Tuesday, February 26, 2008

depression study

How effective are the new medications to treat clinical depression?
New generation anti-depressants have little clinical benefit for most patients, research suggests. A University of Hull team concluded the drugs actively help only a small group of the most severely depressed. Marjorie Wallace, head of the mental health charity Sane, said that if these results were confirmed they could be "very disturbing".

But the makers of Prozac and Seroxat, two of the commonest anti-depressants, said they disagreed with the findings. A spokesman for GlaxoSmithKline, which makes Seroxat, said the study only looked at a "small subset of the total data available".
Naturally the makers of these drugs dispute the findings. Antidepressants were successful in combating mild depressive symptoms, but the effect wasn't significantly different from those that received a placebo pill.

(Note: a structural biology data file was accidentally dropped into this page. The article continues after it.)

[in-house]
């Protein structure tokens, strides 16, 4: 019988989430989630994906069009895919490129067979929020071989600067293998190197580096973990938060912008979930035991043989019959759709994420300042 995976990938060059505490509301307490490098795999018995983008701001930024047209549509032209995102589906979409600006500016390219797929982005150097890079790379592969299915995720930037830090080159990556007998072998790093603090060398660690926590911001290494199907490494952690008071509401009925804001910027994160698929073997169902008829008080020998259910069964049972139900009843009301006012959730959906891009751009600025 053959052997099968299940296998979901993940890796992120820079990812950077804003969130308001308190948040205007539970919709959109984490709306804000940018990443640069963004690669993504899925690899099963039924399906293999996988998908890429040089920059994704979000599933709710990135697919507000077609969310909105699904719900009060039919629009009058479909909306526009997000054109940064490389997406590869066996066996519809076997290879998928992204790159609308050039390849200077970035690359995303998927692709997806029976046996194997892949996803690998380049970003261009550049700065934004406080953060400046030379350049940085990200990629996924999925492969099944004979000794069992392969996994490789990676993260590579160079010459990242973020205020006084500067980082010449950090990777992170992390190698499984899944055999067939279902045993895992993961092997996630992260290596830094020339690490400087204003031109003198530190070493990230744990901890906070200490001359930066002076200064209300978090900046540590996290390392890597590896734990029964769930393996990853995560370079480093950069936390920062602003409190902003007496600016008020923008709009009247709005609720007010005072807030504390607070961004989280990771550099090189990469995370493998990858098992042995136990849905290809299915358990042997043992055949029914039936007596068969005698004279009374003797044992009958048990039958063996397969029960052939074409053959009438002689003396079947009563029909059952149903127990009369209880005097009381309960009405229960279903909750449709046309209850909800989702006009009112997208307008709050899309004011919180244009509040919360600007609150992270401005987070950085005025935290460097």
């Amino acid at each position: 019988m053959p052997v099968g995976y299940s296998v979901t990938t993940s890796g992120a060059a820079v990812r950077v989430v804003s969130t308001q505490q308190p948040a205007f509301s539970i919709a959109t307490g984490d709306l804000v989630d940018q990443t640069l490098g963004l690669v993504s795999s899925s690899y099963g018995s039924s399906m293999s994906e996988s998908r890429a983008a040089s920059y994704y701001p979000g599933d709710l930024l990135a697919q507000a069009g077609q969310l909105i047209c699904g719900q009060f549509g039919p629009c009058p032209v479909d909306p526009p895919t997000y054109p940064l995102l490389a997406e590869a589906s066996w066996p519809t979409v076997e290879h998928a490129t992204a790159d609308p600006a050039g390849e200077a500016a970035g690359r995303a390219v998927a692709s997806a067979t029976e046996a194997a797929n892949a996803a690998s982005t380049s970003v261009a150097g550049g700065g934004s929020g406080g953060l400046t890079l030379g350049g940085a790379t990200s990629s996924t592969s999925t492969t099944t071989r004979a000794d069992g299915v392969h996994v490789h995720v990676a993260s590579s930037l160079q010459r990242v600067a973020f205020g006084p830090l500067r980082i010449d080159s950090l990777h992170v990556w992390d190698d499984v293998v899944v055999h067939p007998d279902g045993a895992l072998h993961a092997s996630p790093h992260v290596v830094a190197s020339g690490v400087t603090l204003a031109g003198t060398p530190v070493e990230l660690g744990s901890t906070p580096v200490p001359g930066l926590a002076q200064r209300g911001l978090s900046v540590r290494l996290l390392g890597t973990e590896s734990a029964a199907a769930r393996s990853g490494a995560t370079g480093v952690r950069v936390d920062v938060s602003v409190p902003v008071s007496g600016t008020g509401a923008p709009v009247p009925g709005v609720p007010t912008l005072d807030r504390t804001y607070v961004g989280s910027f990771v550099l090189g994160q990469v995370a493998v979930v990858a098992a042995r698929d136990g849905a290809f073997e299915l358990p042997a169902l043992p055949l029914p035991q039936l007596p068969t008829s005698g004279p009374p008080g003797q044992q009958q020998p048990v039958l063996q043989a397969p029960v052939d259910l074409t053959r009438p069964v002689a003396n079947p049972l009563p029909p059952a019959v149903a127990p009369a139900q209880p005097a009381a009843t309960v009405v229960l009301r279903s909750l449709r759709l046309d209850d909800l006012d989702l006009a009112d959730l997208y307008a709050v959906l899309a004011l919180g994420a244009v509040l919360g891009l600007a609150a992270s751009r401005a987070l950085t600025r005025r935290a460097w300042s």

Dr Andrew McCulloch, of the Mental Health Foundation, said: "We have become vastly over-reliant on antidepressants when there is a range of alternatives. Talking therapies, exercise referral and other treatments are effective for depression. It is a problem that needs a variety of approaches matched to the individual patient."

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